The importance of cottontail rabbits in the dispersal of Polygonum spp.

Published online
01 Jan 1977
Content type
Journal article
Journal title
Journal of Applied Ecology

Staniforth, R. J. & Cavers, P. B.

Publication language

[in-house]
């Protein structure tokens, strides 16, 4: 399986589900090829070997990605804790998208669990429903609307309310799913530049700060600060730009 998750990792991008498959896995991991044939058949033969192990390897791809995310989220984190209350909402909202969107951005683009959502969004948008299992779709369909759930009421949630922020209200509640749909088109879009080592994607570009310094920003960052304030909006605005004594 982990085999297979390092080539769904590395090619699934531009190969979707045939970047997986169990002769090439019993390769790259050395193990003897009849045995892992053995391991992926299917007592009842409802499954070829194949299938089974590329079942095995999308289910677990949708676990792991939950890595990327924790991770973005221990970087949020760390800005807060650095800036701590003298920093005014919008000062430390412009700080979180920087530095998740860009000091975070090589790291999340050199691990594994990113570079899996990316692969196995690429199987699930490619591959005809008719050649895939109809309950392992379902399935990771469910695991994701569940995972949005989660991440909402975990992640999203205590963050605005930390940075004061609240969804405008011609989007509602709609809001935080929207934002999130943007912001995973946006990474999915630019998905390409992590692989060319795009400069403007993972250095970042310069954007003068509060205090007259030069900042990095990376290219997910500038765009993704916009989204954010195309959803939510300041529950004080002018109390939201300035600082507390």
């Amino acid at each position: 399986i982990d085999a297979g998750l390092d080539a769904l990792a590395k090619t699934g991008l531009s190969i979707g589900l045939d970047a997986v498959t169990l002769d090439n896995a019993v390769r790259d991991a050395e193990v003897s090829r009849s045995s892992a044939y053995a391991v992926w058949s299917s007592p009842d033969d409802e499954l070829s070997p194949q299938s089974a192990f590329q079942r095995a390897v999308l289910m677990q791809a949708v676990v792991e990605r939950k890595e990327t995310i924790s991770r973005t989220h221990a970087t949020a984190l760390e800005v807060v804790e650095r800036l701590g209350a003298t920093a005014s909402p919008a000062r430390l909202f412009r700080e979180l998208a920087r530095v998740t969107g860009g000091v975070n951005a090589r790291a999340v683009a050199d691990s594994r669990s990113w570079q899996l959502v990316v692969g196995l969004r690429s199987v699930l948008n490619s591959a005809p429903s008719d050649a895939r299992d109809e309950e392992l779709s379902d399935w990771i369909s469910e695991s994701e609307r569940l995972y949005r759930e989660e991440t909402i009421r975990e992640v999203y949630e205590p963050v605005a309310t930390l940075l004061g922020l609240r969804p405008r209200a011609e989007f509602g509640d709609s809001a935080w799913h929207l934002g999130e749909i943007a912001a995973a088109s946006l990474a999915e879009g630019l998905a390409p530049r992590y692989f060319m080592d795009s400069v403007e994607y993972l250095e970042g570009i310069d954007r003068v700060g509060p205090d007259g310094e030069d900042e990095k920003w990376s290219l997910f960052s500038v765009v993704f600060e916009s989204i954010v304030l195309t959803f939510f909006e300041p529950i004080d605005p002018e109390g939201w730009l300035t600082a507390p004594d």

Achenes of Polygonum lapathifolium, P. pensylvanicum and P. persicaria are commonly eaten by cottontail rabbits in southern Ontario. Feeding experiments showed that the smaller achenes of P. lapathifolium and P. persicaria germinated after excretion, while the larger achenes of these 2 spp. and all P. pensylvanicum achenes were destroyed by the digestive process. The average retention time of 6 h (maximum 48 h) would allow short distance dispersal between riverbank habitats and from the riverbank to nearby crop-lands where P. lapathifolium and P. persicaria can be serious weeds. Several adaptations of these Polygonum spp. were identified which make the achenes attractive to cottontail rabbits and increase their chances of surviving digestion. From summary.

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